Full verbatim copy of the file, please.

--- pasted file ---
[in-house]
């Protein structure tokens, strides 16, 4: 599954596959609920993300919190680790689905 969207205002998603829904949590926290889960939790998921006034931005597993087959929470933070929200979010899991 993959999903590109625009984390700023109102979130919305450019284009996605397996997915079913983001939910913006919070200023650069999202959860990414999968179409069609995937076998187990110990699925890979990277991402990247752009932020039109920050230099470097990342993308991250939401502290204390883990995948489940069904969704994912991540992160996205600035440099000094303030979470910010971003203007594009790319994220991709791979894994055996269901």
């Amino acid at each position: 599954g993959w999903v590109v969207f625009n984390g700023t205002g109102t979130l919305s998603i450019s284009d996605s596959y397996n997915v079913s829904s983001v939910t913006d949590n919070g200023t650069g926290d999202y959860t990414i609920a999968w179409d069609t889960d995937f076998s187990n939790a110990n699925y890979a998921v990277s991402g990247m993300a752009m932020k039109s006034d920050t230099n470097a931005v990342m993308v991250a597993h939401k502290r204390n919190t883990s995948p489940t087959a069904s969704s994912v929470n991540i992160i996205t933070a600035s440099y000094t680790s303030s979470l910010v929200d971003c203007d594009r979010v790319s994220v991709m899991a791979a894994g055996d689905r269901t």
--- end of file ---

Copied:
[in-house]
């Protein structure tokens, strides 16, 4: 599954596959609920993300919190680790689905 969207205002998603829904949590926290889960939790998921006034931005597993087959929470933070929200979010899991 993959999903590109625009984390700023109102979130919305450019284009996605397996997915079913983001939910913006919070200023650069999202959860990414999968179409069609995937076998187990110990699925890979990277991402990247752009932020039109920050230099470097990342993308991250939401502290204390883990995948489940069904969704994912991540992160996205600035440099000094303030979470910010971003203007594009790319994220991709791979894994055996269901």
């Amino acid at each position: 599954g993959w999903v590109v969207f625009n984390g700023t205002g109102t979130l919305s998603i450019s284009d996605s596959y397996n997915v079913s829904s983001v939910t913006d949590n919070g200023t650069g926290d999202y959860t990414i609920a999968w179409d069609t889960d995937f076998s187990n939790a110990n699925y890979a998921v990277s991402g990247m993300a752009m932020k039109s006034d920050t230099n470097a931005v990342m993308v991250a597993h939401k502290r204390n919190t883990s995948p489940t087959a069904s969704s994912v929470n991540i992160i996205t933070a600035s440099y000094t680790s303030s979470l910010v929200d971003c203007d594009r979010v790319s994220v991709m899991a791979a894994g055996d689905r269901t």